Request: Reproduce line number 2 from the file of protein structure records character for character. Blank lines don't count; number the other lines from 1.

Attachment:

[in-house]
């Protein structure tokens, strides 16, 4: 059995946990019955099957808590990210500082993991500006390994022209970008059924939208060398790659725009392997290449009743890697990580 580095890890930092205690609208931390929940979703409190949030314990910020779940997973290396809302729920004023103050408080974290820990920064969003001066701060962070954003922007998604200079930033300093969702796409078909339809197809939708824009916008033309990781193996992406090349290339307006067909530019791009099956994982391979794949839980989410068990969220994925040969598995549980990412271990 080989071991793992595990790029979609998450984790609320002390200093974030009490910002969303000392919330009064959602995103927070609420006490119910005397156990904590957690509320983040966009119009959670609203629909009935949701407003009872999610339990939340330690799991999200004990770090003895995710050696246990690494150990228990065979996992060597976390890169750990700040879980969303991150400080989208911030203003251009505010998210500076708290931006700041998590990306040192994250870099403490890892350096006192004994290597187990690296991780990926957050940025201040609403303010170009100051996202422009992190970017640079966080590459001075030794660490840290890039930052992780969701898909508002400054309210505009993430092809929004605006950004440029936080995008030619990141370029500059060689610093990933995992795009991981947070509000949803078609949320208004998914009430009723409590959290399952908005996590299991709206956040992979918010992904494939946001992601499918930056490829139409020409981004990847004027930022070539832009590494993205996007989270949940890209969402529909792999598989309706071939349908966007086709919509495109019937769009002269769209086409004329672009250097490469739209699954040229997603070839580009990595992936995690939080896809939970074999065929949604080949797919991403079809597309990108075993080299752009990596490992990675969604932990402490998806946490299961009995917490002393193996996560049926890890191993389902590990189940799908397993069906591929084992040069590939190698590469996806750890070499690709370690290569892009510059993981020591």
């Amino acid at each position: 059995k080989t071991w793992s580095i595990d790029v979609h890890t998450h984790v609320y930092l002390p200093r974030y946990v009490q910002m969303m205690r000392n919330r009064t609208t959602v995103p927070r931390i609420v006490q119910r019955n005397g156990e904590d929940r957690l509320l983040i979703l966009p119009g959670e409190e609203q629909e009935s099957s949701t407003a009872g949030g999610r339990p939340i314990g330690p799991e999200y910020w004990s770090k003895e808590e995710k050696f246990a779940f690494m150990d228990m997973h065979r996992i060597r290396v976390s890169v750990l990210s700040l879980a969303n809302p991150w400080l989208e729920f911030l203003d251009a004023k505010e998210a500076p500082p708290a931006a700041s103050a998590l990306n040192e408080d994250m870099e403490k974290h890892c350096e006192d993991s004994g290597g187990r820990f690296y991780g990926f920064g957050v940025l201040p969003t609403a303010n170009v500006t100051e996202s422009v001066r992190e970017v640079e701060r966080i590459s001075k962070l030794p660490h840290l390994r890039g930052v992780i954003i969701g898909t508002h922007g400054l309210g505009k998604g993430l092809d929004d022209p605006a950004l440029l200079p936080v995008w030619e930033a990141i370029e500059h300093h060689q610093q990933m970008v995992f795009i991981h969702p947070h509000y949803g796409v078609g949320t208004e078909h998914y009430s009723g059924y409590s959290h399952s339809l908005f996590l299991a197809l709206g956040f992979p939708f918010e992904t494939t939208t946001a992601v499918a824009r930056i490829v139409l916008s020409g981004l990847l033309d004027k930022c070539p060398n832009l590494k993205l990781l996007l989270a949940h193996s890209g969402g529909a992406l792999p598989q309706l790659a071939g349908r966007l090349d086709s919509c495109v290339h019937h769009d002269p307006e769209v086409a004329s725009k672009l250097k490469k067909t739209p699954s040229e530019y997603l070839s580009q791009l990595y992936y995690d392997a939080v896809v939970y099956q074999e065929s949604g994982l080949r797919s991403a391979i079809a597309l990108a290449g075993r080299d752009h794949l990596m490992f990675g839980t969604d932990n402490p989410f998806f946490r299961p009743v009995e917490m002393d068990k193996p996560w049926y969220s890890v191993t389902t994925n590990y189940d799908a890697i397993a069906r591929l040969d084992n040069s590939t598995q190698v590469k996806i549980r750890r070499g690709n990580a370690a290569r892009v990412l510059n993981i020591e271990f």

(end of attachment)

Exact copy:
């Protein structure tokens, strides 16, 4: 059995946990019955099957808590990210500082993991500006390994022209970008059924939208060398790659725009392997290449009743890697990580 580095890890930092205690609208931390929940979703409190949030314990910020779940997973290396809302729920004023103050408080974290820990920064969003001066701060962070954003922007998604200079930033300093969702796409078909339809197809939708824009916008033309990781193996992406090349290339307006067909530019791009099956994982391979794949839980989410068990969220994925040969598995549980990412271990 080989071991793992595990790029979609998450984790609320002390200093974030009490910002969303000392919330009064959602995103927070609420006490119910005397156990904590957690509320983040966009119009959670609203629909009935949701407003009872999610339990939340330690799991999200004990770090003895995710050696246990690494150990228990065979996992060597976390890169750990700040879980969303991150400080989208911030203003251009505010998210500076708290931006700041998590990306040192994250870099403490890892350096006192004994290597187990690296991780990926957050940025201040609403303010170009100051996202422009992190970017640079966080590459001075030794660490840290890039930052992780969701898909508002400054309210505009993430092809929004605006950004440029936080995008030619990141370029500059060689610093990933995992795009991981947070509000949803078609949320208004998914009430009723409590959290399952908005996590299991709206956040992979918010992904494939946001992601499918930056490829139409020409981004990847004027930022070539832009590494993205996007989270949940890209969402529909792999598989309706071939349908966007086709919509495109019937769009002269769209086409004329672009250097490469739209699954040229997603070839580009990595992936995690939080896809939970074999065929949604080949797919991403079809597309990108075993080299752009990596490992990675969604932990402490998806946490299961009995917490002393193996996560049926890890191993389902590990189940799908397993069906591929084992040069590939190698590469996806750890070499690709370690290569892009510059993981020591």